DUBAI (Reuters) - Saudi Arabia’s cabinet said on Tuesday that Iran’s interception of commercial vessels in Gulf waters, including its seizure of a British tanker, violated international law and must be prevented.
The Saudi remarks came after Britain called on Monday for a European-led naval mission to ensure safe shipping through the Straight of Hormuz, the world’s most important oil artery.
“Any disruption of the freedom of international maritime traffic is considered a violation of international law and the international community must do what is necessary to reject it and deter it,” the Saudi cabinet said in a statement carried on state media.
Iran said on Friday it had seized the British-flagged tanker Stena Impero, which had been heading to a port in Saudi Arabia and suddenly changed course after passing through the Strait of Hormuz at the mouth of the Gulf.
Britain has called the seizure an act of “state piracy”.
Iraq, which counts its bigger neighbor Iran and the United States as its main allies, said on Tuesday Tehran had reassured it that there would be freedom of international maritime navigation in the Gulf.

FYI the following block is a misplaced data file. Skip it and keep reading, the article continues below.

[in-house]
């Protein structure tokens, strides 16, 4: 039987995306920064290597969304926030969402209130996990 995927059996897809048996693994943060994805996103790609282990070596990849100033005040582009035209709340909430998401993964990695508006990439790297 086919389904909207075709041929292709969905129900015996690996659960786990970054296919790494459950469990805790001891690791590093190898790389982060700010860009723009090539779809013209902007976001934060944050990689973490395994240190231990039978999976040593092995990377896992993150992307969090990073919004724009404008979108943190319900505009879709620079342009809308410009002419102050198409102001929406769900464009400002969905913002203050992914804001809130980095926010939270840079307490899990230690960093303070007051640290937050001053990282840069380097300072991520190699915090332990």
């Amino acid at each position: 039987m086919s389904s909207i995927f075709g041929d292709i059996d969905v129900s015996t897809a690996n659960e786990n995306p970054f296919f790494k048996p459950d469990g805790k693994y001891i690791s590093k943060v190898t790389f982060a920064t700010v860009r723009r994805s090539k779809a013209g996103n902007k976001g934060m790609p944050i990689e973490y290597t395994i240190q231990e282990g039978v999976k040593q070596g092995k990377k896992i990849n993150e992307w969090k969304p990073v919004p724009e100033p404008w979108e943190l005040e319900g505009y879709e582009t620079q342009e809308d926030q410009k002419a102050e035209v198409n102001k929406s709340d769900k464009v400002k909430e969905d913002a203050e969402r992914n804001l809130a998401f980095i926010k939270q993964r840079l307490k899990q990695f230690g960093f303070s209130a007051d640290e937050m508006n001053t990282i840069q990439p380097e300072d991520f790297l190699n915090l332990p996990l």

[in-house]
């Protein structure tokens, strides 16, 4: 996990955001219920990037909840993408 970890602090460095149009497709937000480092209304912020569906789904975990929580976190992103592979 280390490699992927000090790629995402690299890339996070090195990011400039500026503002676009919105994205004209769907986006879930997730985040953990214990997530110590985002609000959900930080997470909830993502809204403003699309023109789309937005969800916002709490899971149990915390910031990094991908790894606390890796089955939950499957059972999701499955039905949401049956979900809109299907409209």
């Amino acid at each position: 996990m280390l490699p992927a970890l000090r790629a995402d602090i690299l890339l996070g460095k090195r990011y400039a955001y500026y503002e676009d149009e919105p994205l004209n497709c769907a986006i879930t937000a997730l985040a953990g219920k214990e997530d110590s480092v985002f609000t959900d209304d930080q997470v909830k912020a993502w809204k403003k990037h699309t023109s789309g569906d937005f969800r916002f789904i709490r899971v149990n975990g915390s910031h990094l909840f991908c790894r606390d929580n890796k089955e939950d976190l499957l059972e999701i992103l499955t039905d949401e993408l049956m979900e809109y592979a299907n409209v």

Iran communicated this to Prime Minister Adel Abdul Mahdi during a visit by him to Tehran on Monday, the Iraqi oil ministry said in a statement.
“Iranian President Hassan Rouhani (gave) reassurances to the Iraqi delegation ... around guaranteeing freedom of navigation in the Gulf and Strait of Hormuz and respect for international law guaranteeing that,” the statement said.
Iraq has sought a mediation role to calm U.S.-Iran tension in the region, fearing that any violent escalation between Washington and the Islamic Republic could play out on Iraqi soil, where both Iran-backed militias and U.S. forces operate in close proximity.
Reporting by Asma Alsharif; Editing by Alison Williams and Gareth Jones